Critics of putting fluoride in the Dallas water supply received a surprise Wednesday when three members of the Dallas City Council agreed with them.
The fluoride opponents have been making regular visits to Dallas City Council meetings for several months asking that Dallas stop the addition of fluoride which has been done for nearly 50 years to help fight tooth decay.
The opponents claim the city could save about $1 million a year that is spent to add fluoride.
Dallas Councilman Sheffie Kadane said he has discussed ending the practice with City Manager A.C. Gonzalez.
“We don’t need it and we’d just save a million dollars that we can use for something else,” Kadane said. “We’re looking into seeing what we can do immediately so we can get those funds up front now.”
Councilmembers Scott Griggs and Jennifer Staubach Gates agreed with Kadane.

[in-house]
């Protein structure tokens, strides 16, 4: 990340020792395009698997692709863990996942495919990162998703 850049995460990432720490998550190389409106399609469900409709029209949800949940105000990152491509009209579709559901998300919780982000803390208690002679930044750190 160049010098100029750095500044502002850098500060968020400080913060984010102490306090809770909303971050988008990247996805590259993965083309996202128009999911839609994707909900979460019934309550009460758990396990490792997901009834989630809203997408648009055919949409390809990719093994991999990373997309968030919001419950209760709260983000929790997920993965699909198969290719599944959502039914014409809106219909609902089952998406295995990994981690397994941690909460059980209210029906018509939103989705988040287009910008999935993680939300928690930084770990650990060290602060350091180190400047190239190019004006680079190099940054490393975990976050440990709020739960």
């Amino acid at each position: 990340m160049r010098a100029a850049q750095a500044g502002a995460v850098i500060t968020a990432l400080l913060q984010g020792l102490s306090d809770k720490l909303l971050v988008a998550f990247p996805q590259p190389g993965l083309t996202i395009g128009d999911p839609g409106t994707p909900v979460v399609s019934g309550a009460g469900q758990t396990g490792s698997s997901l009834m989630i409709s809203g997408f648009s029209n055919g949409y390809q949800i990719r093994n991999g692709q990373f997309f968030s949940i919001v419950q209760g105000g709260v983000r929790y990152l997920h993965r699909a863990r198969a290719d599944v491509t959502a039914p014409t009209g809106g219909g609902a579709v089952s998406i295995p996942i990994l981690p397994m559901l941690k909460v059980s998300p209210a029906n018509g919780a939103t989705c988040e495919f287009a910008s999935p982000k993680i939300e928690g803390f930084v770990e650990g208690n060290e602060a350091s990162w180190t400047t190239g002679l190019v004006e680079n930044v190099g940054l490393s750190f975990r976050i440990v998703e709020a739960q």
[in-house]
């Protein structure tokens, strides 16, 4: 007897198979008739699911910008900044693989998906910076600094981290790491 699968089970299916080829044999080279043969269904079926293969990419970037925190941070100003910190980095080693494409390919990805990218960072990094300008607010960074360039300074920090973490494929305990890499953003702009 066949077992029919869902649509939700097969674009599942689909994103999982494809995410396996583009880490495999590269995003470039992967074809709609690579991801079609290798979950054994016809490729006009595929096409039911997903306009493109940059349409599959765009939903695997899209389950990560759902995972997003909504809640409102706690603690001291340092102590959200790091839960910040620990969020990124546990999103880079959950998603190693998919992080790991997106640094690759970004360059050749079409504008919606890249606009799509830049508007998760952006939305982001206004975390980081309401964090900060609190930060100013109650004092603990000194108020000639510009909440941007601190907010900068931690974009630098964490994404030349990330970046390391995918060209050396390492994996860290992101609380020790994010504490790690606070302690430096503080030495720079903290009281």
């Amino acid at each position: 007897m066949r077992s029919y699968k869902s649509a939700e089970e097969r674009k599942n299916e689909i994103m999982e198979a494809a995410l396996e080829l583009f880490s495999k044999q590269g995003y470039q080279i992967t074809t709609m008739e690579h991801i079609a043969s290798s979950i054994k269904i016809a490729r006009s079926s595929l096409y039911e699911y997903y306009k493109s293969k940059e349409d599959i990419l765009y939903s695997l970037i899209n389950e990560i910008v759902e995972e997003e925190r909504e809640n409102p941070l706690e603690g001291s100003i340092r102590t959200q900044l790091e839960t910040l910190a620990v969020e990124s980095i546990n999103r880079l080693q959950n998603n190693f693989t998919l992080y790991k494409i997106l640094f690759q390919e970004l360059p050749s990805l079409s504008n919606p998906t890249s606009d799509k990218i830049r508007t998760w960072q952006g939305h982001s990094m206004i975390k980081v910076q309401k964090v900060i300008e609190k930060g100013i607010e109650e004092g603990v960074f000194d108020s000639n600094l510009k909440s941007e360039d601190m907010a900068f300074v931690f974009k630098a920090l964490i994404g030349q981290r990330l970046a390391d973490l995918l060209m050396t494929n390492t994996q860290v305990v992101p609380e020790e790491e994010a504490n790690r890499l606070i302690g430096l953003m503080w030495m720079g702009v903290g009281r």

“Yeah,” said fluoride opponent Regina Imburgia. “This is major big. I knew we would prevail. It only makes sense. We’re spending too much money on an ineffective program.”
Imburgia said she is more concerned about possible health consequences of drinking fluoridated water. She said fluoride toothpaste is a better way to fight tooth decay.
In response to this story, the Dallas County Dental Society said fluoridation programs are supported by more than 125 professional and health-related organizations and that they support years of peer-reviewed scientific research that verifies the benefit.
The dental society went on to say that the cost of not fluoridating the water would be significantly higher than doing so and that every dollar invested in water fluoridation saves $38 in dental treatments. They added that the lifetime cost of fluoridated water for one person is less than the cost of one silver filling.
"We don’t want to see citizens of the city of Dallas jump on the anti-fluoridation bandwagon because of scare tactics and misinformation. We want to encourage all members of the public to contact us or their own dentist (or medical doctor) if they have questions," said the Dallas County Dental Society, in a statement released Friday.
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The city officials’ comments dealt with the potential savings and not health issues.